Tap Into Your Power with Six Supplemental Exercises to Aid Strength Training
Sometimes, weightlifters get enamored with basic power moves such as the bench press, squat, deadlift, shoulder press and barbell curls, without introducing other exercises into their program.
This could limit your progress if a few different exercises aren’t thrown into the mix to supplement the fundamentals of your strength training program.
You will most likely hit a sticking point when your nervous system and corresponding muscles adapt. You need to challenge your muscles by tricking them to grow. The best way to do that is vary your workout with different exercises as often as possible.
Note: It’s customary to use heavier weights and lower reps for power, but you will learn what works best for you as you progress. It’s best to perform any strength training program four to five times per week, depending upon your goals.
Here is a list of exercises that will help you achieve results:
Pectorals – Dumbbell Chest Presses
For the chest, many weightlifters rely on the bench press in order to get stronger. But it’s a good idea to add various dumbbell movements in order to help increase the development of your pectorals.
I recommend dumbbell presses, because dumbbells allow for a greater range of motion (ROM), igniting a larger recruitment of muscle cells with each rep, thus forcing more muscle growth over time.
It’s important to note, while dumbbells do allow you to move through a wider range of motion, it’s vital to adhere to strict form in order to maximize the exercise, and avoid injury. So slow and steady, with a weight that will challenge you without sacrificing form.
Deltoids – Shoulder Dumbbell Presses (using a military bench for back support) – Video
Just like chest dumbbell presses, I like the dumbbell shoulder presses for the same reason: a greater range of motion. Plus, it hits all the major deltoid muscles.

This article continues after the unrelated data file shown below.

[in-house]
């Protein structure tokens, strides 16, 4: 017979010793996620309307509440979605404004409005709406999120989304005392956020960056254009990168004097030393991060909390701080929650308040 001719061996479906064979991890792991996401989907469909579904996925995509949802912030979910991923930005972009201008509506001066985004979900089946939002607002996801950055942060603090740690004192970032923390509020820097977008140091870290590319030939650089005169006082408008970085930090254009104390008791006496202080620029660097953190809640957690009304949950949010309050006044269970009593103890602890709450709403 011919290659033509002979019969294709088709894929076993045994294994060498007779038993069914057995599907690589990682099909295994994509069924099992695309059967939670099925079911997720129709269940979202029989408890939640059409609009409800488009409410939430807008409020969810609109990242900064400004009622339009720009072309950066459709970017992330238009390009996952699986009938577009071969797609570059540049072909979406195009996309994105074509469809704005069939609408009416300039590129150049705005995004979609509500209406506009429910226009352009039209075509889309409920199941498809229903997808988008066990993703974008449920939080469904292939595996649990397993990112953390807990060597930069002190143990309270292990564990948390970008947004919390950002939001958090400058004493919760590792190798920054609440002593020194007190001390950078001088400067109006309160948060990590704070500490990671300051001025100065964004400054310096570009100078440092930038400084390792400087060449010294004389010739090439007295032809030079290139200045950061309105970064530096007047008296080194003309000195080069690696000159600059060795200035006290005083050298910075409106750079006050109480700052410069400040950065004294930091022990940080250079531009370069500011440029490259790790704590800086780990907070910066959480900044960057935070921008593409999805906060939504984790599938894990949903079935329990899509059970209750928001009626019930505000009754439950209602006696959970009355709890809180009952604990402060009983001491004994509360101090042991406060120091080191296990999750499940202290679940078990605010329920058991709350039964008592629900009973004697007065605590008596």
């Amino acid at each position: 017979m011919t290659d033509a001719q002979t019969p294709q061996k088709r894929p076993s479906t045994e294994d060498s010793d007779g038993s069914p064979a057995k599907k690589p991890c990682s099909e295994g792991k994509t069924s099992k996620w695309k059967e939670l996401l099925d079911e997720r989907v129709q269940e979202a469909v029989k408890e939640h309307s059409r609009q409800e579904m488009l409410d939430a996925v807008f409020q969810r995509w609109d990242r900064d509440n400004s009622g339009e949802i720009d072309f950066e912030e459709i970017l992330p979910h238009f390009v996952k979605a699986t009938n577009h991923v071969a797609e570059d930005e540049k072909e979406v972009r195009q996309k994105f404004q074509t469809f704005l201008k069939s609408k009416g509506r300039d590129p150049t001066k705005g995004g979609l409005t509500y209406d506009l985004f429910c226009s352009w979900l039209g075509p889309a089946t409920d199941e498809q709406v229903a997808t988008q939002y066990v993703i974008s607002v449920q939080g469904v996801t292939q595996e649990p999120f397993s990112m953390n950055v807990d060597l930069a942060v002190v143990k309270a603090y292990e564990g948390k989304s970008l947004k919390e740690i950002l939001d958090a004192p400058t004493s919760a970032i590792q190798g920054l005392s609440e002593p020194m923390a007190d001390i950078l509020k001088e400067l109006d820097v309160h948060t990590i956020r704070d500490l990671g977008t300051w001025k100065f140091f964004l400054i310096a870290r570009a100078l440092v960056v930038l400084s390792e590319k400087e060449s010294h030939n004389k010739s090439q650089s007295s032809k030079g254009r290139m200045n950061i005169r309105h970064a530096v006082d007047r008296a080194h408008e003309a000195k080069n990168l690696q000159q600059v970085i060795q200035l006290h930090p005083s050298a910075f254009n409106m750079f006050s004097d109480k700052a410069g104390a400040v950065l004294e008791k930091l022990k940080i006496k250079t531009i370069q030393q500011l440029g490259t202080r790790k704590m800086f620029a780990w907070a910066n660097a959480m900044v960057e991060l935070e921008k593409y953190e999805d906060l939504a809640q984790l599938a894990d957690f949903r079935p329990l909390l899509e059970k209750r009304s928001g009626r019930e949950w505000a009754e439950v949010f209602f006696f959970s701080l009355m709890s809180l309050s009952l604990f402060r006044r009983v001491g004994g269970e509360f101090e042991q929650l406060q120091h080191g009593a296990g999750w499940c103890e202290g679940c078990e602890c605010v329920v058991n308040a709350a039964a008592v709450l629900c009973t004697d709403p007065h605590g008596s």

Biceps – Seated Alternating Dumbbell Curls
The seated bicep curl position places the focus on your biceps, as opposed to cheating a little with your legs, with the dumbbell aspect allowing you to change the angle in which you attack the muscle.
Quadriceps – Leg Press
While the squat is the best exercise for overall leg and gluteal development, the leg press has its place in your workout. Plus, it’s safer, with much less room for error.
Abdominals and Lower Back Muscles
No program would be complete without strengthen the core muscles, as they are the foundation for everything your body does while working out and engaging in sports.
* Perform 200 crunches every other day.
Back Extensions (Erector Spinae)
After performing crunches, this exercise will work the antagonist muscles of the abdominal area, the erector spinae, located in the lower back.
Lie on your stomach (prone), with your arms by your side, with your hands on the floor for support. Slowly raise your torso until you feel those muscles in the small of your back, along the spine, working. Hold for a few seconds, tightening your lower back, and then slowly return to the starting position.
* Perform 10-15 reps, 3-4 sets.
* Special Note — the information above is for reference only. Please consult with a licensed medical professional or credentialed health and fitness professional for more information.
Written by Jerry Del Priore for Bodono.
Jerry Del Priore has worked as a certified personal trainer, and received his degree in Physical Education from Brooklyn College in 1991. Jerry is also a veteran print and digital Sports Writer-Reporter-Author experienced in writing in-depth profile stories on a variety of high school, college and professional athletes and teams.
Additionally, Jerry has developed a presentation based on his book, Running Through Roadblocks, which encourages children to overcome obstacles and never give up…no matter what!
Specialties: Baseball, football, hockey and basketball writing. Jerry also has covered lacrosse, soccer, golf and track and field, with ample experience cover women’s sports. Jerry is also a Food Writer/Blogger experienced in venue write-ups and reviews.
In addition, Jerry has ample experience working with medically fragile children, children with behavioral challenges and children with cognitively impairments.